Two, buy and use scent control products. Again, they aren’t perfect but they help - undoubtedly so, in my mind. When you return to camp from the field, hang everything you hunt in from a branch or someplace in the wind and give it a good rinse with scent killer, especially around the collars, armpits and crotch areas of your outfits. If you ever pass a Dodge on a WMA with hunting gear strewn through the brush like you’d see after a Topeka tornado, odds are I’m close by.
Also, look for my solar shower, speaking of neurotic breakdowns. Yes, I’ve been known to bring a shower, towels, scentless soap and shampoo for a rinse before I return for the evening sit. Finish this off with a dash of scentless deodorant.
Scent suits are an obvious, easier solution, and I do believe they work for at least a period of time, but mine is unmercifully heavy in temps over 70 degrees. Since I acquired mine, new designs have become available that supposedly are more comfortable in warmer climates. And they are expensive.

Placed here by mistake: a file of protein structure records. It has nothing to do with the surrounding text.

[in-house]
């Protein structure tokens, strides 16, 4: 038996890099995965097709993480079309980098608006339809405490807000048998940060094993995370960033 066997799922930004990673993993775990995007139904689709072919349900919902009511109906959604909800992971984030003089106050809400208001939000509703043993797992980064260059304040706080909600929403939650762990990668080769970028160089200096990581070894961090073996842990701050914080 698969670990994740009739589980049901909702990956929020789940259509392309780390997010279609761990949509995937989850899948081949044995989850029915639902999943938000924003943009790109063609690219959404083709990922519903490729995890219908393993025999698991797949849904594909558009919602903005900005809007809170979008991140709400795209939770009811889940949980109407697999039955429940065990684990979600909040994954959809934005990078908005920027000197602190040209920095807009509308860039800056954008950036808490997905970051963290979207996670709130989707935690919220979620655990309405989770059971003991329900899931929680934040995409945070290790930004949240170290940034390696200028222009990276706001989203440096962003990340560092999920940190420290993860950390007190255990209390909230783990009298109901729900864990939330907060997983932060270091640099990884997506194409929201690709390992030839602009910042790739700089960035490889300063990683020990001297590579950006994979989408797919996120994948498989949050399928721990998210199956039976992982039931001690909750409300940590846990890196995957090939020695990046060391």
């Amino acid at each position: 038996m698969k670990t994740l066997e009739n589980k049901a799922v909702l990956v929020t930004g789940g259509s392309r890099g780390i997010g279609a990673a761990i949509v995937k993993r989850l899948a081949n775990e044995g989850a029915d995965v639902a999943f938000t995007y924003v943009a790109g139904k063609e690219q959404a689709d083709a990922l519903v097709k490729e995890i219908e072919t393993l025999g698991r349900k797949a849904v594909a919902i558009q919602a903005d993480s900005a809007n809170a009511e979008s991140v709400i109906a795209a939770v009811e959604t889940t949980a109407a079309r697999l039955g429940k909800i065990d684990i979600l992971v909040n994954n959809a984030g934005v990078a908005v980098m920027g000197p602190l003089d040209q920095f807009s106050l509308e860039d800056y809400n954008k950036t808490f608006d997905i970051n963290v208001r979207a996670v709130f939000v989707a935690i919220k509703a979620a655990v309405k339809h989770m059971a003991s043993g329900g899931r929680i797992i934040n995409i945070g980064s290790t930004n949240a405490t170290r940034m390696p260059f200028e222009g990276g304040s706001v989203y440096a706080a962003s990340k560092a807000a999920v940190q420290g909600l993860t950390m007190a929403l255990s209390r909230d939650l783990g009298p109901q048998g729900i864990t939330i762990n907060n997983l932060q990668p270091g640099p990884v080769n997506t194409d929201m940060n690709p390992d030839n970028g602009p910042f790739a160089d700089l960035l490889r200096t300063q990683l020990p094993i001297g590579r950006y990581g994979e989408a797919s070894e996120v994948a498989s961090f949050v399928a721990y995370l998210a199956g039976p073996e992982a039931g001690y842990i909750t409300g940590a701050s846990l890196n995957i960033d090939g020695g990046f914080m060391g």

Controlling your scent during warm spells is not just important for sitting in the stand, it's also crucial for keeping your hunting area fresh. Deer will identify when a smelly hunter has been crusing their turf. Bet on it.
Possibly the most aggravating aspect of deer hunting in warm weather is the mosquitoes - solving their pestilence is often subject of debate and anecdote. Not sure if I’ve told this story before, but once when I was younger and Bug Tamers and Therma-Cells were yet undeveloped technology, I was so frustrated by a swarm of Manatee County bloodsuckers that I took a can of aerosol OFF!, a lighter and blow-torched the flock (getting all this kids?). Obviously this did nothing to help me kill a deer, but it was gratifying.